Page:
Swimming with a Sea Creature Like No Other
Submerged a few feet below the surface of the Pacific, I spot a curious creature chomping something on the ocean floor. The rest of our group is swimming in the other direction, dangling their GoPros toward a darting Galapagos penguin, but I decide to drift down solo toward the dark figure lurking below.
The face that greets me is not that of a lovable little penguin, but of a Marine Iguana, a sooty grey-black reptile with a row of spikes extending from the top of its head down its spine and tail. His spikey, sinister stare and creepy claws would be enough to give me a scare if our guide Eugenio hadn’t ensured us that Marine Iguanas are harmless vegetarians, the only species of iguana in the world that dives into the sea to feed off algae on the ocean floor. I’ve interrupted this sea-lizard’s meal, and he pushes off the rocks and ascends towards the surface, a dinosaurian merman with his arms and claws pressed to his sides.
As his spiked head pokes above the water, I believe I’ve discovered the real reason why cartographers of centuries past included images of sea monsters in the depictions of oceans on their maps. Perhaps it wasn’t because of a superstitious fear of the unknown seas; perhaps they’d been to the Galapagos Islands and seen a Marine Iguana emerging from an algae feast.
He catches his breath and descends back below the water line, propelling himself forward by slithering his long tail, like a sea snake with a dragon’s body. Wondering where he might lead me, and relishing the once-in-a-lifetime chance to swim alongside the world’s only seafaring iguana, I decide to pursue, kicking my finned feet furiously to keep up.
The race is on, and as the algae blooms below us sway with the tide, we whirl through schools of fish below the waves. I keep pace for a little while, long enough to record an amateur video (below) of our aquatic encounter, but soon the distance between the rocky ocean floor and the water line decreases to the point that his slender slithering gives him the upper hand over my clumsy kicking. He pushes ahead and eventually out of the water, clawing his way up the volcanic rocks to join his brethren basking in the equatorial sun.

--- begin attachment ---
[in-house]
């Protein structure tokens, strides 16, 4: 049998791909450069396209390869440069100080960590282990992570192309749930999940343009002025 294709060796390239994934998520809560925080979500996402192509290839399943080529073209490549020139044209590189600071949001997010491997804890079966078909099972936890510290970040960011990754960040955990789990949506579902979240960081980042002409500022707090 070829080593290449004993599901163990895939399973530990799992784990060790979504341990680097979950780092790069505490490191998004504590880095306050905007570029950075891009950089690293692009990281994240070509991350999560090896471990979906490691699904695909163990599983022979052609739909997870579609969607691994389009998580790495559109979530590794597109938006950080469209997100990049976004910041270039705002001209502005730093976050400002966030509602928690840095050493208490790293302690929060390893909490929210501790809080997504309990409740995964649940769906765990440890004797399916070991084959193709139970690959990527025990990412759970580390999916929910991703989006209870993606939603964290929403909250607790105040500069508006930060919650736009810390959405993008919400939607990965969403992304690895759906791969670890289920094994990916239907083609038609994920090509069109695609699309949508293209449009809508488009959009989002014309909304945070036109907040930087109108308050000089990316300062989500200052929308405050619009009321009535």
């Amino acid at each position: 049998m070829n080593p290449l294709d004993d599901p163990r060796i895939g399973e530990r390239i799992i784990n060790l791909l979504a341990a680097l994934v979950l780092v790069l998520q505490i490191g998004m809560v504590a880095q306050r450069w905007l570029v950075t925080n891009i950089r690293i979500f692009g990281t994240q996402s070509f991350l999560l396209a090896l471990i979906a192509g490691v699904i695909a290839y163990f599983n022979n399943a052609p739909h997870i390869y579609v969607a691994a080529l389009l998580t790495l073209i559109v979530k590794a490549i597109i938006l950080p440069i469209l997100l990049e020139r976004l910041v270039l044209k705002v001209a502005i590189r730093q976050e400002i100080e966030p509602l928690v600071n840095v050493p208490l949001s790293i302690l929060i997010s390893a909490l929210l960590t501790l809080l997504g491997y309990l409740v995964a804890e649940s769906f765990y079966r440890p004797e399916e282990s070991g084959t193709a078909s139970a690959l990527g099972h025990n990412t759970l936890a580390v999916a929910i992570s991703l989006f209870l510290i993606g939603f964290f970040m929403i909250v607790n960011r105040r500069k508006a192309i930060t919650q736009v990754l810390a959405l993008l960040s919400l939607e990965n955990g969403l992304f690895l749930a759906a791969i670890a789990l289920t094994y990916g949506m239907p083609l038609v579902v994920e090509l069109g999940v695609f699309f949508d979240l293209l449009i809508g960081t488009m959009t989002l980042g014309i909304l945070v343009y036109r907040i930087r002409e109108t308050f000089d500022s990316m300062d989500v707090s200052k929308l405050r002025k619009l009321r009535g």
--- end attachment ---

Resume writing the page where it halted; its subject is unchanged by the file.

We are snorkeling in the shallow pools of Punta Espinosa, a highlight site of remote, unpopulated Fernandina Island. Located at the western end of the Galapagos archipelago, it is a site visited only on select five-to-eight-day, small vessel live-aboard naturalist Galapagos cruises. Marine Iguanas can be found throughout the Galapagos Islands, but Fernandina Island is home not only to the largest colonies of them, but also the largest subspecies of Marine Iguana in terms of their physical size, with some adult males, like the one I’d encountered, measuring over 4 feet from the snout to the end of the tail.
The 90 second amateur video below includes glimpses of other highlight Galapagos species: playful sea lions, iconic giant tortoises, graceful sea turtles, endemic flightless cormorants, dancing blue-footed boobies, shaking flamingos, puffed-up frigate birds and stoic land iguanas – but the last 30 seconds are dedicated exclusively to my impromptu underwater race with a creature who appears to have been lifted from the pages of a sea dragon fairy tale, an encounter that can only happen in one place on the entire planet: the Galapagos Islands.